– N: admin PW: password

    Log in to using your administrative login.

    Once logged in, the first thing you’re going to want to do is change your administrative password. Choose something that intermixes letters and numbers. Depending on the router, you’ll usually find this in the “general,” “options,” or “tools” areas. Be sure to hit “apply” before moving on to the next step.

    Find the options for wireless radio. This is usually called “wireless,” but may differ slightly depending upon your router.

    Change the SSID from “default” to something that identifies your network without giving away important information (for example, using your address is not a good idea).

    Turn on encryption by selecting “WEP” from the list of presented options. From here you can choose what level of encryption you would like and then create a passkey. If you select 128-bit encryption, the passkey must be 26 characters long and be in Hexadecimal format (you can only use 0-9, A-F, or a-f). Your passkey can be any combination of those characters, as long as it is exactly 26 characters in length. Be sure to write this down and save it for future use. This will be used by any computer attempting to gain access to this wireless network. Be absolutely sure to hit “apply” before moving on to the next step.

    Find the options for the router’s DHCP server. This is most commonly a link titled “DHCP,” but also may be found in the main options area. The last thing you are going to want to do is disable the router’s DHCP server so that it will instead acquire an address from the main (existing wired) router. After selecting “disable” and hitting “apply,” you will notice the status indicators on the front of the router blinking as the router reboots itself. Your connection to the administrative options will most likely have been reset, and it is now safe to close Internet Explorer.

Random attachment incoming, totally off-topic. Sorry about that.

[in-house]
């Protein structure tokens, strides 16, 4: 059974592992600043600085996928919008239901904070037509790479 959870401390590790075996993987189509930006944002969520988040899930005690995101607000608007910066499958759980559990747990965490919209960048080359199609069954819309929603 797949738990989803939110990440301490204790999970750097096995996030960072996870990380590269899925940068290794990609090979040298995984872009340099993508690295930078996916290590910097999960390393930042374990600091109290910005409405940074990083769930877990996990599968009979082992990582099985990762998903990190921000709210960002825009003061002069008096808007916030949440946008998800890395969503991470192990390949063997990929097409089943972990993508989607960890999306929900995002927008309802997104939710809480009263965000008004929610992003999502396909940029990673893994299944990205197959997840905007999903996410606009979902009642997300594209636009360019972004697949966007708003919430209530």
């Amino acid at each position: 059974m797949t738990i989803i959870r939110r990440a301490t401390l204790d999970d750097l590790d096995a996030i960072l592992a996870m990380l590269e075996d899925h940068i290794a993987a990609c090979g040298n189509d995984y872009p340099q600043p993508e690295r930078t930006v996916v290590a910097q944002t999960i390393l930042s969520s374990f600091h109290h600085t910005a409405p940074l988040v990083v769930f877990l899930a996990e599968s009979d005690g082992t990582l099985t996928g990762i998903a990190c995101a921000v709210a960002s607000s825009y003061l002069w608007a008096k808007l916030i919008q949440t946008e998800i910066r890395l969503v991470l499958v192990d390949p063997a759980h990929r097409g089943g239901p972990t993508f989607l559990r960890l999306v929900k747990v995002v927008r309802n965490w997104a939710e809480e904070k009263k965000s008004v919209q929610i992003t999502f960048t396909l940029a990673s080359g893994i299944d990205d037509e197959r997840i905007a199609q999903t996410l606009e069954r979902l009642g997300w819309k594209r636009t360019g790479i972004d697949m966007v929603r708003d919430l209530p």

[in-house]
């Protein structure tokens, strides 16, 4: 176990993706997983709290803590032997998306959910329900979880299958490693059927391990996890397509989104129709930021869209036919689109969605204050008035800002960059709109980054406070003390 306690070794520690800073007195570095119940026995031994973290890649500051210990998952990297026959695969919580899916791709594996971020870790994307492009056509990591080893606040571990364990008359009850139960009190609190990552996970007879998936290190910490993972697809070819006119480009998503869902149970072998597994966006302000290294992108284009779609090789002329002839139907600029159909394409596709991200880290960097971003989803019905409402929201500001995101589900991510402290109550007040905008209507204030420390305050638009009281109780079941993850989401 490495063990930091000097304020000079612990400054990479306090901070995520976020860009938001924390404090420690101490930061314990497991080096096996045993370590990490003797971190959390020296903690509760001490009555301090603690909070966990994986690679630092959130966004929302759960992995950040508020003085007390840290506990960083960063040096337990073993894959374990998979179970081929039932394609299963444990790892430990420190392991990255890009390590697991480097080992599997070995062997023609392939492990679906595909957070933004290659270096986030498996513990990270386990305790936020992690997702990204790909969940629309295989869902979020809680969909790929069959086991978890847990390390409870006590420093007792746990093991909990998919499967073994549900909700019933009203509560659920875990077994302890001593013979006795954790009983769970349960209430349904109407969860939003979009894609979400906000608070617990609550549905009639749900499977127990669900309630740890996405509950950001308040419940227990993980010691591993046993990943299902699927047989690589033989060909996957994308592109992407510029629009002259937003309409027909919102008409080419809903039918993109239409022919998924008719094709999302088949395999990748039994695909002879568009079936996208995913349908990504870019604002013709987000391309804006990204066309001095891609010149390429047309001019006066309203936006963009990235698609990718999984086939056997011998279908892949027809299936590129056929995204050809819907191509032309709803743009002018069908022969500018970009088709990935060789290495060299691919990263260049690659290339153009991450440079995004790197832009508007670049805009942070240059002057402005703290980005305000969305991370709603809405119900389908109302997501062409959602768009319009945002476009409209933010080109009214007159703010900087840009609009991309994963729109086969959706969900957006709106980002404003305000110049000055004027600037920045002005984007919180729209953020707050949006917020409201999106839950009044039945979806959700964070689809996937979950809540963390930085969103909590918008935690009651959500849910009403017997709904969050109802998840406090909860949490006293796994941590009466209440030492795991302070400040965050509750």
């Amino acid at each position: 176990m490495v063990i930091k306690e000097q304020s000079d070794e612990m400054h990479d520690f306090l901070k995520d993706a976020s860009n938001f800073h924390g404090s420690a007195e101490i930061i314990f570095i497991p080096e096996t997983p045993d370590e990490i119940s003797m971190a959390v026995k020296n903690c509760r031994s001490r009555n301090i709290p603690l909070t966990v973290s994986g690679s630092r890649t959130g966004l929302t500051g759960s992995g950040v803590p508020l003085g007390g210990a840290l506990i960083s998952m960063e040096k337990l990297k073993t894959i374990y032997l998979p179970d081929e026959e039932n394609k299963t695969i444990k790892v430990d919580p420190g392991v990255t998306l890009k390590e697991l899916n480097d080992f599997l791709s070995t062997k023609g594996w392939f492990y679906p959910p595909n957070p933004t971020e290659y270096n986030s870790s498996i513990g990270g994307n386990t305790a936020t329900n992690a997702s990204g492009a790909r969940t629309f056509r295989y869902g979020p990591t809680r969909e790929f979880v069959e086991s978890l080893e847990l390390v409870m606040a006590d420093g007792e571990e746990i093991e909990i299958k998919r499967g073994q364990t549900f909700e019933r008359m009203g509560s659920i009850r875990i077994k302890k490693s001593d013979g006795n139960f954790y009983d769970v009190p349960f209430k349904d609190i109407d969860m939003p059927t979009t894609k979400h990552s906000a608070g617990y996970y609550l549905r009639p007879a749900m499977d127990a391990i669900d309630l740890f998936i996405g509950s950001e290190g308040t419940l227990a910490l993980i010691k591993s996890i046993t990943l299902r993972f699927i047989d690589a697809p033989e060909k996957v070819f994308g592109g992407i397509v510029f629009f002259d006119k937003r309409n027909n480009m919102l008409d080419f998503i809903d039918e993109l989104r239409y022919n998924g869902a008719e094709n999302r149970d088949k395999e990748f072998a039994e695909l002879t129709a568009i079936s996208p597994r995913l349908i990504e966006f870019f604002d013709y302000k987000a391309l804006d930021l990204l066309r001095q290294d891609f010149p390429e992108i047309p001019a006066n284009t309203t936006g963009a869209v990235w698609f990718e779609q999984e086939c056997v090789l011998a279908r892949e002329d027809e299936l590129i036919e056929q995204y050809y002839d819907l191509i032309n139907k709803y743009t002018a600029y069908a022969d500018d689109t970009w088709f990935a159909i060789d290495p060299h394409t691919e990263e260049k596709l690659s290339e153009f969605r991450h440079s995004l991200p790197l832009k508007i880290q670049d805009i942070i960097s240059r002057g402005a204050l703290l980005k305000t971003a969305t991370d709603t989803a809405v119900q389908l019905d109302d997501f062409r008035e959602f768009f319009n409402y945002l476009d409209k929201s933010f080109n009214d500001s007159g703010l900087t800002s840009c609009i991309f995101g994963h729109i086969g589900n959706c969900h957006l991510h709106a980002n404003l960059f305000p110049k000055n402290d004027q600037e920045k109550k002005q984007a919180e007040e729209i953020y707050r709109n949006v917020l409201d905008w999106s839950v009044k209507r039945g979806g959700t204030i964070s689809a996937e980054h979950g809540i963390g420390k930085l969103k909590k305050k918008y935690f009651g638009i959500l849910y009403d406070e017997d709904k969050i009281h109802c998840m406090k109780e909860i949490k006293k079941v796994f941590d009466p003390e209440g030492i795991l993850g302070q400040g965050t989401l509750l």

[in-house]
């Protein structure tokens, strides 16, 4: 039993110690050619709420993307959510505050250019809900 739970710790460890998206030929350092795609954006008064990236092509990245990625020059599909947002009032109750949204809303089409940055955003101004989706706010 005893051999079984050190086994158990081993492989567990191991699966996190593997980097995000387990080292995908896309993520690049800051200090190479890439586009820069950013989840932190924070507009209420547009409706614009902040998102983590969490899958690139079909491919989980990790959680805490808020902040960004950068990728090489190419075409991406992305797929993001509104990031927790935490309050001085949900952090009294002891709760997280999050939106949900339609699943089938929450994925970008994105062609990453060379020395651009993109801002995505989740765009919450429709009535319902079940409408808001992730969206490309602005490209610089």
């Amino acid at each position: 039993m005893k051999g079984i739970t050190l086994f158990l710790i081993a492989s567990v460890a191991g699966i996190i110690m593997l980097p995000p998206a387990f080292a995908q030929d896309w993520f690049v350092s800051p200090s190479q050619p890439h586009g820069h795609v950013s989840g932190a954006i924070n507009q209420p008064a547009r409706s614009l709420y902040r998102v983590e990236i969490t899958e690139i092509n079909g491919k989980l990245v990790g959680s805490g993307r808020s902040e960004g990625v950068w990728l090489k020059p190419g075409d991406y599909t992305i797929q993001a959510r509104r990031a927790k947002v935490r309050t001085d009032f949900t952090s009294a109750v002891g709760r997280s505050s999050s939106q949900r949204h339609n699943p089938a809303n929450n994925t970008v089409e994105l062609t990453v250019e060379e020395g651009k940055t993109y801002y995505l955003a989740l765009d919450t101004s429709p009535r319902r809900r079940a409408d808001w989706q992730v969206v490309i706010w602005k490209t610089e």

Reconnect the computer to your existing wired router and verify that your internet connection still works.

    Connect one end of a network cable to any outgoing port on the wired router, and the other end to any outgoing port on the wireless router (which you have now effectively turned into an access point). Be absolutely sure that the wireless router’s WAN port is left empty.

    Go to any desktop with a wireless NIC or any laptop you have handy and access the wireless connections dialogue. In 2000 and XP you’ll find this by clicking Start->Settings->Network Connections and then clicking on the “wireless” icon. This will open up a list of all of the available wireless connections within range. Find your SSID and note that your connection is listed as secure. Double-click on your SSID and, when prompted, enter the 26-character passkey you created earlier.

You should now be able to browse the internet via your own wireless connection! You can also check whether this connection works without needing a desktop or a laptop with a wireless NIC, by simply connecting any computer on your network through an open port on the back of the wireless router. Your original wired router is still acting as your network’s router, while the new wireless router is merely an access point within the network.

A few things to remember:

    When you want to replace your wired router with your new wireless router for use as the primary router, you will first need to reset it (using the method I described earlier). This will re-enable the router’s internal DHCP server, but it will also undo all of the other options. You will need to create a new administrative password, rename your SSID, and create another passkey before being able to configure this router as your primary router.

    Write your administrative login information, your SSID, and your passkey down and keep them in a safe place in case you forget them or need to refer to them later.

    Train anyone using any desktop or laptop, wired or wireless, on your network so that they will be able to enjoy full functionality safely and without detriment to your network.

Follow these instructions carefully, and you’ll be cruising along a wireless internet connection in no time.

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Jim is a designer and a staff writer for iEntry. He is also the editor of the FlashNewz newsletter.